50% of the world’s current adult population possesses a smartphone, and this number is predicted to rise to 80% by the end of the decade. With great power comes great responsibility, and nowadays, when most people are walking around with what would have passed as a supercomputer just a few decades ago, life in our cities needs to adapt in drastic new ways to the changes — both good and bad.
Smartphone lanes in US & China
Practice safe text in safe areas
Distracted walking. That’s the name of the phenomenon when you are moving about eyes-on-the-screen, oblivious to the everyday dangers and obstacles of a city — moving vehicles, other pedestrians, lampposts…
The first experiments in what might be a remedy to this problem have already cropped up in several places around the world, most notably in Washington DC and Chongqing, China in the form of pedestrian lanes designated for inattentive smartphone users.
While these may not be the most serious “solutions”, but rather something from the realm of social experiments, nevertheless the problem is quite real in the eyes of many organizations. This video by the AAOS (American Academy of Orthopaedic Surgeons) for instance portraits distracted pedestrians as a real menace to society, even going so far as to label them “digital deadwalkers”.
Perhaps a dedicated lane would indeed alleviate some of the problems associated with distracted walking, although it remains to be seen if such lanes would be noticed at all by the target audience, considering the nature of the problem. But if all else fails, then perhaps it’s not just your phone that could benefit from a bumper cover.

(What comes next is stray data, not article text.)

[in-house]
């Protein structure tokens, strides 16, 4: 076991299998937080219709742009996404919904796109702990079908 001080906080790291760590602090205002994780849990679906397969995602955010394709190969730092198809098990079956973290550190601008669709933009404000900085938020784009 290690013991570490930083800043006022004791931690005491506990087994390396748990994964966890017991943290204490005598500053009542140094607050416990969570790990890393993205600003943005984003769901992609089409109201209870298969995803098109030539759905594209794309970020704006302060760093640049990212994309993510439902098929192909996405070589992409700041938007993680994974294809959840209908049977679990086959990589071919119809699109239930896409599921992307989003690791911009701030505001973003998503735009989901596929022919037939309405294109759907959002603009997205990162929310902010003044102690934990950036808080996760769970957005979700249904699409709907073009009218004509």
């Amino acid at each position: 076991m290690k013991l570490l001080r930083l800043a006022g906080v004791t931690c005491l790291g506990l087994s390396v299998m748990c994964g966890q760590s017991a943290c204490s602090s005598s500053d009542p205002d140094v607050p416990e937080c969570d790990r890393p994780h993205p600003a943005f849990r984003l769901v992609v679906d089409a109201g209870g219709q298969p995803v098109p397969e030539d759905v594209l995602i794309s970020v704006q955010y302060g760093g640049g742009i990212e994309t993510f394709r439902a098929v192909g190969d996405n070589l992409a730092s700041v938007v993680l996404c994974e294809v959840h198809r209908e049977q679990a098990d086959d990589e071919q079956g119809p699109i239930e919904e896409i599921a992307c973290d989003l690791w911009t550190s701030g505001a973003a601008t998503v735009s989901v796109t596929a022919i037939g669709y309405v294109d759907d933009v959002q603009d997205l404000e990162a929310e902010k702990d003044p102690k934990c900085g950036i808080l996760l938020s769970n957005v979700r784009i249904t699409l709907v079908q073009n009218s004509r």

Traffic lights reimagined
Keep those lights where I can see them!
Smombie. This other new term — that was recently voted “youth word of the year” in Germany — describes people blankly staring into the screens of their smartphones, oblivious to the world around them.
Bumping into other people on the street is bad enough, but the situation around distracted walking becomes more serious when it comes to crossings involving cars, trains and other vehicles. The German municipality of Augsburg took action after a few smombie-related incidents occurred at some of its local tram crossings, and installed new traffic lights — at ground level.
These new LED light installations are also currently in test phase, but will be rolled out to other cities if they prove to be a successful solution to the smombie problem. After Augsburg, Cologne has also implemented the new “boden ampeln” (ground traffic lights) at three tram crossings in the city.
But it wouldn’t be a truly “smart” solution if there wasn’t an app for it, and of course there is one. Watch Out! is an app that is currently available for Germany, and it uses a system of beacon transmitters placed at potentially dangerous areas, such as crossings. Users mark hazardous areas on the map, and the Watch Out! team places a beacon there. Once the app is installed, the user will receive a signal whenever close enough to one of the beacons, with the signal blocking all app activity on the phone and displaying a warning message forcing the user to pay attention to the surroundings.
Getting around the city
Planet of the apps
While we’re on the subject of apps, and having mentioned the problems emerging at the crossroads of traffic and smartphone use, let’s also talk about the benefits arising from carrying supercomputers in our pockets.